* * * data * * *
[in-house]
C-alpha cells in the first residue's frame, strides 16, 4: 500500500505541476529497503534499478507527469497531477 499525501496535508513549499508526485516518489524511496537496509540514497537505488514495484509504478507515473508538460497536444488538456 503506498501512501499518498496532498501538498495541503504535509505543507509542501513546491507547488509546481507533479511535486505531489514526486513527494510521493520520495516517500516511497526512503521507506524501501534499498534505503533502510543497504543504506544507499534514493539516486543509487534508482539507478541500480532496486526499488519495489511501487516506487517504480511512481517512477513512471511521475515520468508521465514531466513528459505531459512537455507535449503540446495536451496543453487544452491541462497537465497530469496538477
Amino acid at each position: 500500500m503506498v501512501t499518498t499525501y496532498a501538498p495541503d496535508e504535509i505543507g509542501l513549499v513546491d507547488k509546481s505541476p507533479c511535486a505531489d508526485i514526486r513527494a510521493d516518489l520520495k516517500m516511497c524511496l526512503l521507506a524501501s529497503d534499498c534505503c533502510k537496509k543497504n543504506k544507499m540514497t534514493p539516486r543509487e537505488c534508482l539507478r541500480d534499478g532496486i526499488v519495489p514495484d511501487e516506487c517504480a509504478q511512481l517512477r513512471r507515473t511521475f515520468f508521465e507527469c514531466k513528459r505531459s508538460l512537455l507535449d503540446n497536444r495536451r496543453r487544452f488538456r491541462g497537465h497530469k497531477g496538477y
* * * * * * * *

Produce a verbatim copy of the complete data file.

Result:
[in-house]
C-alpha cells in the first residue's frame, strides 16, 4: 500500500505541476529497503534499478507527469497531477 499525501496535508513549499508526485516518489524511496537496509540514497537505488514495484509504478507515473508538460497536444488538456 503506498501512501499518498496532498501538498495541503504535509505543507509542501513546491507547488509546481507533479511535486505531489514526486513527494510521493520520495516517500516511497526512503521507506524501501534499498534505503533502510543497504543504506544507499534514493539516486543509487534508482539507478541500480532496486526499488519495489511501487516506487517504480511512481517512477513512471511521475515520468508521465514531466513528459505531459512537455507535449503540446495536451496543453487544452491541462497537465497530469496538477
Amino acid at each position: 500500500m503506498v501512501t499518498t499525501y496532498a501538498p495541503d496535508e504535509i505543507g509542501l513549499v513546491d507547488k509546481s505541476p507533479c511535486a505531489d508526485i514526486r513527494a510521493d516518489l520520495k516517500m516511497c524511496l526512503l521507506a524501501s529497503d534499498c534505503c533502510k537496509k543497504n543504506k544507499m540514497t534514493p539516486r543509487e537505488c534508482l539507478r541500480d534499478g532496486i526499488v519495489p514495484d511501487e516506487c517504480a509504478q511512481l517512477r513512471r507515473t511521475f515520468f508521465e507527469c514531466k513528459r505531459s508538460l512537455l507535449d503540446n497536444r495536451r496543453r487544452f488538456r491541462g497537465h497530469k497531477g496538477y